When it comes to guitar playing, it´s always refreshing to see a guitarist who does things differently. Albert King is one such guitar player.
For starters, he´s left handed. Now, that in and of itself isn´t anything out of the ordinary. Paul McCartney, Kurt Cobain, Jimi Hendrix, Tony Iommi, and many other well known guitarists are lefties. However, these guys all restrung
their guitars in order for the low E string to be at the top, and the high E string to be at the bottom. Albert King, on the other hand, simply turned the guitar upside down and played it that way, with his high E string where the low E string ought to be.
But then again, his E string wasn´t even his E string. The tuning used by Albert King, from low to high, is C#-G#-B-E- G#-C#.
Playing an alternate tuning isn´t out of the ordinary, and many of the Rolling Stones biggest hits saw Keith Richards playing in open G tuning. Open tunings—a tuning where the guitar is tuned to a chord—are fairly common. For example, an open G tuning from low to high is G-D-B-G-D-B. A major chord by definition is the first, third, and the fifth note of a major scale, and if you tune the guitar stings to these notes you have an open tuning. Common open tunings are open C (¨Can´t get enough¨ by Bad Company), open D (¨Big Yellow Taxi¨ by Joni Mitchell), and open G (¨Honkey Tonk Woman¨, ¨Brown Sugar¨ and ¨Start Me Up¨ by The Rolling Stones).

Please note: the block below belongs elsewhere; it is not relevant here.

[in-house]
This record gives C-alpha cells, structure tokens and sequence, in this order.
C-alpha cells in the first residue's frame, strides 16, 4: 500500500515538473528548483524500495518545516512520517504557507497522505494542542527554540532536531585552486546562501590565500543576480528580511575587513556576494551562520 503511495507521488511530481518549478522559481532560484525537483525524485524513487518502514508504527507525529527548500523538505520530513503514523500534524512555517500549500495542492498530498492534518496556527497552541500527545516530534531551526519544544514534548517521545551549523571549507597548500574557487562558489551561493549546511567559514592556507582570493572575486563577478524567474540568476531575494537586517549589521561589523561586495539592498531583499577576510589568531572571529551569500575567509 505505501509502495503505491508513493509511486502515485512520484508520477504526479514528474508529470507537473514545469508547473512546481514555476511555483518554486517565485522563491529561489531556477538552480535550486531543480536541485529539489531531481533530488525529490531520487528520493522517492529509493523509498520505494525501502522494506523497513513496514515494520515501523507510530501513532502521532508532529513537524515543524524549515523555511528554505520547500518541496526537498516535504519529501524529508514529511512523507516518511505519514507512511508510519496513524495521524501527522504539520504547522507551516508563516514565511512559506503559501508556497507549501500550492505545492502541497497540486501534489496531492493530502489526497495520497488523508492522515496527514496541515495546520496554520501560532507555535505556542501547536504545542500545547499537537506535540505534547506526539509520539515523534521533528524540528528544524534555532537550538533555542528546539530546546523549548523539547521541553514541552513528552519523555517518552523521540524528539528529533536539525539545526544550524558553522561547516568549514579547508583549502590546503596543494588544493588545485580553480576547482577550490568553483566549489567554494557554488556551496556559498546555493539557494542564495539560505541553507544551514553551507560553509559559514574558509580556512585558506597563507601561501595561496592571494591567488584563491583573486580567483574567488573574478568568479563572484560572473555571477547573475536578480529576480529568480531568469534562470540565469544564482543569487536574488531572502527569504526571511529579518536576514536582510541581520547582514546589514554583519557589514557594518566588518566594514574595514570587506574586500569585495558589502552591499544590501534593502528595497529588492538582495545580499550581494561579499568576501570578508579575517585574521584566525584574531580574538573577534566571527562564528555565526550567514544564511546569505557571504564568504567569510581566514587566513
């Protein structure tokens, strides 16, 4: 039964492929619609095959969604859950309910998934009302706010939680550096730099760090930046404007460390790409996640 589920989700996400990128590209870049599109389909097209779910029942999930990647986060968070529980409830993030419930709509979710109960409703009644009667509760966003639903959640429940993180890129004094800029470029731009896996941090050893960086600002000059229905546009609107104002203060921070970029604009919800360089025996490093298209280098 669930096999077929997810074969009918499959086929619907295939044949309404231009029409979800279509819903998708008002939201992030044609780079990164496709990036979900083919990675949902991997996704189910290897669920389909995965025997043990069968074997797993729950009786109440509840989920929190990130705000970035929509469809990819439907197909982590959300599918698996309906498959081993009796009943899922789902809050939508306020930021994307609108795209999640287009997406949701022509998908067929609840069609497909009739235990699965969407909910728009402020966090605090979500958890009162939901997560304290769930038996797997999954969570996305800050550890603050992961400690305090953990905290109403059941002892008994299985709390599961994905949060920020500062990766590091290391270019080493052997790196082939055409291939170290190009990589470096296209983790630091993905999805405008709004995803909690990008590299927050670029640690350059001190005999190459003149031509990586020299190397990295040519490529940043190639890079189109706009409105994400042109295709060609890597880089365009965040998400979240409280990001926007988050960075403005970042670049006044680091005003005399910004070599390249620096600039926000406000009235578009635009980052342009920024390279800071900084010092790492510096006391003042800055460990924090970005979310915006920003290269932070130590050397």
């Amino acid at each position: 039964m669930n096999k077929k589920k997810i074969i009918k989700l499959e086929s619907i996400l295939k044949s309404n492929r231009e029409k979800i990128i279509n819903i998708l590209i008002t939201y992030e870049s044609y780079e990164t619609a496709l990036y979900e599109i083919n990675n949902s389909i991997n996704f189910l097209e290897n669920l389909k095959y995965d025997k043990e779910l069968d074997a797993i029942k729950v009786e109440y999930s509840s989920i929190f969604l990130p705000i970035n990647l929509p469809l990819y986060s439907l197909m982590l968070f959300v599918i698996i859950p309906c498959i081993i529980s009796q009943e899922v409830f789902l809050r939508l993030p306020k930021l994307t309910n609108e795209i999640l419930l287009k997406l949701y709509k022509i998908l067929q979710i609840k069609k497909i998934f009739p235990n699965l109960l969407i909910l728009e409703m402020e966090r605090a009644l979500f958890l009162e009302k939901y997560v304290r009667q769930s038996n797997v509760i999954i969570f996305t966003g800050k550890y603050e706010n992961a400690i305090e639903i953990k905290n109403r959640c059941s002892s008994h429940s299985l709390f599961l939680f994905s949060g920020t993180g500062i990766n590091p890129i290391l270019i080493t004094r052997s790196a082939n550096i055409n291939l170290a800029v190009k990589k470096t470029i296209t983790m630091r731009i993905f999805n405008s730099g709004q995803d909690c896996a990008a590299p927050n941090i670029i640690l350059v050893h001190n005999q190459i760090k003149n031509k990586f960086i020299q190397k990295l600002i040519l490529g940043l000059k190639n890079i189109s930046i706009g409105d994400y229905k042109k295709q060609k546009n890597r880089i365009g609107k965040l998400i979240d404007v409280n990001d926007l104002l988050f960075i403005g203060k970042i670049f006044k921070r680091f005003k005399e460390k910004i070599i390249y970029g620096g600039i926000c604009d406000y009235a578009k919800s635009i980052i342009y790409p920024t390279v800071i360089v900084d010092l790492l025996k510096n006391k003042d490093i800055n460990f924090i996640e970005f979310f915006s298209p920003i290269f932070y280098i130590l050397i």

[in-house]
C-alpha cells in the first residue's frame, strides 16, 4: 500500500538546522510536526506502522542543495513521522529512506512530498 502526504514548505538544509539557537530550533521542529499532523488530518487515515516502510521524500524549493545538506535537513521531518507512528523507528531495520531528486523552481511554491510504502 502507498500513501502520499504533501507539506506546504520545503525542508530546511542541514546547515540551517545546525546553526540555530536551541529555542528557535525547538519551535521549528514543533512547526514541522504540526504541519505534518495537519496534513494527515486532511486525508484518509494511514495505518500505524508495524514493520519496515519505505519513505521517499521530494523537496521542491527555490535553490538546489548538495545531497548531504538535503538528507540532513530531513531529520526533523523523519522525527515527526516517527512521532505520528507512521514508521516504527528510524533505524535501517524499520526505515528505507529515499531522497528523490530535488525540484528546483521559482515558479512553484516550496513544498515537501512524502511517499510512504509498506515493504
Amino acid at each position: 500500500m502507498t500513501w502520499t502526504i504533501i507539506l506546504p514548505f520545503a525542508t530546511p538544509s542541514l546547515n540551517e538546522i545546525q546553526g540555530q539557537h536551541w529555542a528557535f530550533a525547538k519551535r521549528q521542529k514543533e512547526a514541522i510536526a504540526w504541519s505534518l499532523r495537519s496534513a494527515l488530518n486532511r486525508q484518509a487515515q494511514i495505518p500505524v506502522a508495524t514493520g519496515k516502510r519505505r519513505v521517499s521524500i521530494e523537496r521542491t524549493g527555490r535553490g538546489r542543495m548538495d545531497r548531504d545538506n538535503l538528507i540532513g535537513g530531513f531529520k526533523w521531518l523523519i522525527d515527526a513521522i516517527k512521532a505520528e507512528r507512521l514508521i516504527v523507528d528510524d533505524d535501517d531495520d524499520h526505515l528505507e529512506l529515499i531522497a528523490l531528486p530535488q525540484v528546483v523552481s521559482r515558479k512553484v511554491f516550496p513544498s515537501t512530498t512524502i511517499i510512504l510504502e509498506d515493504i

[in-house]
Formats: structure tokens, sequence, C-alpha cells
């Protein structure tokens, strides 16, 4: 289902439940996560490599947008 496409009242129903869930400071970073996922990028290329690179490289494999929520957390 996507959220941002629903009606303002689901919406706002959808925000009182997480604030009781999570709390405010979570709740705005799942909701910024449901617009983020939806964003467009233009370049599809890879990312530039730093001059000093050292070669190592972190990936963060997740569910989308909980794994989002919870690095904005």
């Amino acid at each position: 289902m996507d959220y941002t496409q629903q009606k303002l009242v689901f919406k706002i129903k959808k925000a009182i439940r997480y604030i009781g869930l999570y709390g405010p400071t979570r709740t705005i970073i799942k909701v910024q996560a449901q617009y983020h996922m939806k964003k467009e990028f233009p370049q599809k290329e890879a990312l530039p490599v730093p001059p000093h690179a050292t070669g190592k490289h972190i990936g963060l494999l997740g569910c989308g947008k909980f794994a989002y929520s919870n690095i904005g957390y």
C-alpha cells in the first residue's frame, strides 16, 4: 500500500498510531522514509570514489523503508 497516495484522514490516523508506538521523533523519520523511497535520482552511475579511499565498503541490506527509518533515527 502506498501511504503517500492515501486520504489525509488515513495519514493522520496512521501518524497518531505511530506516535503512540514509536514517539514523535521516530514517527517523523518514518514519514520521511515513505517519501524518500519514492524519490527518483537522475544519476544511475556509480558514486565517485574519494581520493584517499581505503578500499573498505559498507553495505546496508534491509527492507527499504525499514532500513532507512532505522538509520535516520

The Albert King tuning mentioned above (and it should be noted that there is still some debate amongst guitar enthusiasts as to if that tuning is even accurate) would be an Open C minor 7th tuning. A very unconventional tuning to say the least, but it´s the tuning that King used on classic albums like Born Under A Bad Sign, I Wanna Get Funky, and Crosscut Saw: Albert King in San Francisco.